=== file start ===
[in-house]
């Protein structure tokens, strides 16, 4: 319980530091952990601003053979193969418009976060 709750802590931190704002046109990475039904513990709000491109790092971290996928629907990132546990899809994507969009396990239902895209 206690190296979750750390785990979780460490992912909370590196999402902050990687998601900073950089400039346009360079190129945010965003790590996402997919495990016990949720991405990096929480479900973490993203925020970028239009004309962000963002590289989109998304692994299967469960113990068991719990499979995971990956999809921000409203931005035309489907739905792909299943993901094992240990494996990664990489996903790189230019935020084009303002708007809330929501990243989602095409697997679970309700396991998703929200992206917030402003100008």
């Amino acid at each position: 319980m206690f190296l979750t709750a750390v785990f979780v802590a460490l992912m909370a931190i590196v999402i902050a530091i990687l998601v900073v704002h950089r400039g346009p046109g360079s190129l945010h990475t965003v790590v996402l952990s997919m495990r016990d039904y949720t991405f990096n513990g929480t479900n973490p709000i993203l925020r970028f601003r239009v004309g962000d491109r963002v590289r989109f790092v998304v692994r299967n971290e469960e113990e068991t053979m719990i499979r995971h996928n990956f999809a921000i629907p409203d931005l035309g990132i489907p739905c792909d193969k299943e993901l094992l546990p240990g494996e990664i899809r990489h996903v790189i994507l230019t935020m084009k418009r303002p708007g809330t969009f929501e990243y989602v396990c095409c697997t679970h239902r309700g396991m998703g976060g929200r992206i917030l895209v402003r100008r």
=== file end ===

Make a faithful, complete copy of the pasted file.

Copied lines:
[in-house]
């Protein structure tokens, strides 16, 4: 319980530091952990601003053979193969418009976060 709750802590931190704002046109990475039904513990709000491109790092971290996928629907990132546990899809994507969009396990239902895209 206690190296979750750390785990979780460490992912909370590196999402902050990687998601900073950089400039346009360079190129945010965003790590996402997919495990016990949720991405990096929480479900973490993203925020970028239009004309962000963002590289989109998304692994299967469960113990068991719990499979995971990956999809921000409203931005035309489907739905792909299943993901094992240990494996990664990489996903790189230019935020084009303002708007809330929501990243989602095409697997679970309700396991998703929200992206917030402003100008």
């Amino acid at each position: 319980m206690f190296l979750t709750a750390v785990f979780v802590a460490l992912m909370a931190i590196v999402i902050a530091i990687l998601v900073v704002h950089r400039g346009p046109g360079s190129l945010h990475t965003v790590v996402l952990s997919m495990r016990d039904y949720t991405f990096n513990g929480t479900n973490p709000i993203l925020r970028f601003r239009v004309g962000d491109r963002v590289r989109f790092v998304v692994r299967n971290e469960e113990e068991t053979m719990i499979r995971h996928n990956f999809a921000i629907p409203d931005l035309g990132i489907p739905c792909d193969k299943e993901l094992l546990p240990g494996e990664i899809r990489h996903v790189i994507l230019t935020m084009k418009r303002p708007g809330t969009f929501e990243y989602v396990c095409c697997t679970h239902r309700g396991m998703g976060g929200r992206i917030l895209v402003r100008r």